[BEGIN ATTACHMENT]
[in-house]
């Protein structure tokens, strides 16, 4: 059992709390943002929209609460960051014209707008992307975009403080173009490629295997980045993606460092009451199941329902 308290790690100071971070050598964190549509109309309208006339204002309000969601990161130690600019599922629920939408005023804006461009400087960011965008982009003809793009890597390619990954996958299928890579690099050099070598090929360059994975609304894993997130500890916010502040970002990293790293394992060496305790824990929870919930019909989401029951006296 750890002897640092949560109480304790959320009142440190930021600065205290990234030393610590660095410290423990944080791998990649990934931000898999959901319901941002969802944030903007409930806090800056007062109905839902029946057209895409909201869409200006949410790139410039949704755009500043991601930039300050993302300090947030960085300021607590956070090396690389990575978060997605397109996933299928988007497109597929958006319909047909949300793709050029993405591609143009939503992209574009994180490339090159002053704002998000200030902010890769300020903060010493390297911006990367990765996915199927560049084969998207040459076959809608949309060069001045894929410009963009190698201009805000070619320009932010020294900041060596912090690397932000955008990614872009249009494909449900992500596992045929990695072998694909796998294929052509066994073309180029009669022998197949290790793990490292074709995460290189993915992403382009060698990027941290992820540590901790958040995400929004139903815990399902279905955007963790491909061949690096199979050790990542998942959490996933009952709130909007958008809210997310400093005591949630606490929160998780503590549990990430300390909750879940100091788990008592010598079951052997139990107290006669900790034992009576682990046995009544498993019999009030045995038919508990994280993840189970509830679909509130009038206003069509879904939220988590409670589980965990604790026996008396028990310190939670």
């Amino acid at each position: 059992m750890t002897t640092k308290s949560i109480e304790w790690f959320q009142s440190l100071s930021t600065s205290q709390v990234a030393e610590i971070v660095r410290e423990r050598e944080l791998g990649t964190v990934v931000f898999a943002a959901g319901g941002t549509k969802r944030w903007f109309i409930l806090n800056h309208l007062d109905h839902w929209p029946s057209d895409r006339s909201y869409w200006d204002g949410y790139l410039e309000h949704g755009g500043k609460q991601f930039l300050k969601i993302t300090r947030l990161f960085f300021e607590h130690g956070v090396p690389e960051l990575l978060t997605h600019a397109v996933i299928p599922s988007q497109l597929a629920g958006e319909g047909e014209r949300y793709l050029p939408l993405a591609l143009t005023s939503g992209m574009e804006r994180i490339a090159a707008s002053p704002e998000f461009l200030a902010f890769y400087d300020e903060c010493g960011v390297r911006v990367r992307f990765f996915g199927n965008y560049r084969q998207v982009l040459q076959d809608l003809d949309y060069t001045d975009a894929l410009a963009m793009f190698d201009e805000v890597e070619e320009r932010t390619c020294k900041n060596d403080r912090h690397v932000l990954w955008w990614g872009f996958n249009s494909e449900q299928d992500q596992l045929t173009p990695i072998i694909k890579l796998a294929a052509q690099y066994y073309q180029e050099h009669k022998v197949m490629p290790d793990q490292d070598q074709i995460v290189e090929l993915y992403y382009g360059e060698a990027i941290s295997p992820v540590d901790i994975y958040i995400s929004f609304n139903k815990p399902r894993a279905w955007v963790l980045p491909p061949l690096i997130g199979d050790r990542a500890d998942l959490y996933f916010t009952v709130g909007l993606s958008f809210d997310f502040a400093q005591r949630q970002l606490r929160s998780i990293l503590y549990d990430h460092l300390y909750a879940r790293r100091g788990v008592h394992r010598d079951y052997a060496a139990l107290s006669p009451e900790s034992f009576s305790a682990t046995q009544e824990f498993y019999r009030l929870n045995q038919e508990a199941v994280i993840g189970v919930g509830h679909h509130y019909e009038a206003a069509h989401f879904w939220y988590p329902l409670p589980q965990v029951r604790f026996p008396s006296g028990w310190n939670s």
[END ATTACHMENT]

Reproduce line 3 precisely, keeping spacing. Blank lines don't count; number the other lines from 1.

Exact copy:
């Amino acid at each position: 059992m750890t002897t640092k308290s949560i109480e304790w790690f959320q009142s440190l100071s930021t600065s205290q709390v990234a030393e610590i971070v660095r410290e423990r050598e944080l791998g990649t964190v990934v931000f898999a943002a959901g319901g941002t549509k969802r944030w903007f109309i409930l806090n800056h309208l007062d109905h839902w929209p029946s057209d895409r006339s909201y869409w200006d204002g949410y790139l410039e309000h949704g755009g500043k609460q991601f930039l300050k969601i993302t300090r947030l990161f960085f300021e607590h130690g956070v090396p690389e960051l990575l978060t997605h600019a397109v996933i299928p599922s988007q497109l597929a629920g958006e319909g047909e014209r949300y793709l050029p939408l993405a591609l143009t005023s939503g992209m574009e804006r994180i490339a090159a707008s002053p704002e998000f461009l200030a902010f890769y400087d300020e903060c010493g960011v390297r911006v990367r992307f990765f996915g199927n965008y560049r084969q998207v982009l040459q076959d809608l003809d949309y060069t001045d975009a894929l410009a963009m793009f190698d201009e805000v890597e070619e320009r932010t390619c020294k900041n060596d403080r912090h690397v932000l990954w955008w990614g872009f996958n249009s494909e449900q299928d992500q596992l045929t173009p990695i072998i694909k890579l796998a294929a052509q690099y066994y073309q180029e050099h009669k022998v197949m490629p290790d793990q490292d070598q074709i995460v290189e090929l993915y992403y382009g360059e060698a990027i941290s295997p992820v540590d901790i994975y958040i995400s929004f609304n139903k815990p399902r894993a279905w955007v963790l980045p491909p061949l690096i997130g199979d050790r990542a500890d998942l959490y996933f916010t009952v709130g909007l993606s958008f809210d997310f502040a400093q005591r949630q970002l606490r929160s998780i990293l503590y549990d990430h460092l300390y909750a879940r790293r100091g788990v008592h394992r010598d079951y052997a060496a139990l107290s006669p009451e900790s034992f009576s305790a682990t046995q009544e824990f498993y019999r009030l929870n045995q038919e508990a199941v994280i993840g189970v919930g509830h679909h509130y019909e009038a206003a069509h989401f879904w939220y988590p329902l409670p589980q965990v029951r604790f026996p008396s006296g028990w310190n939670s």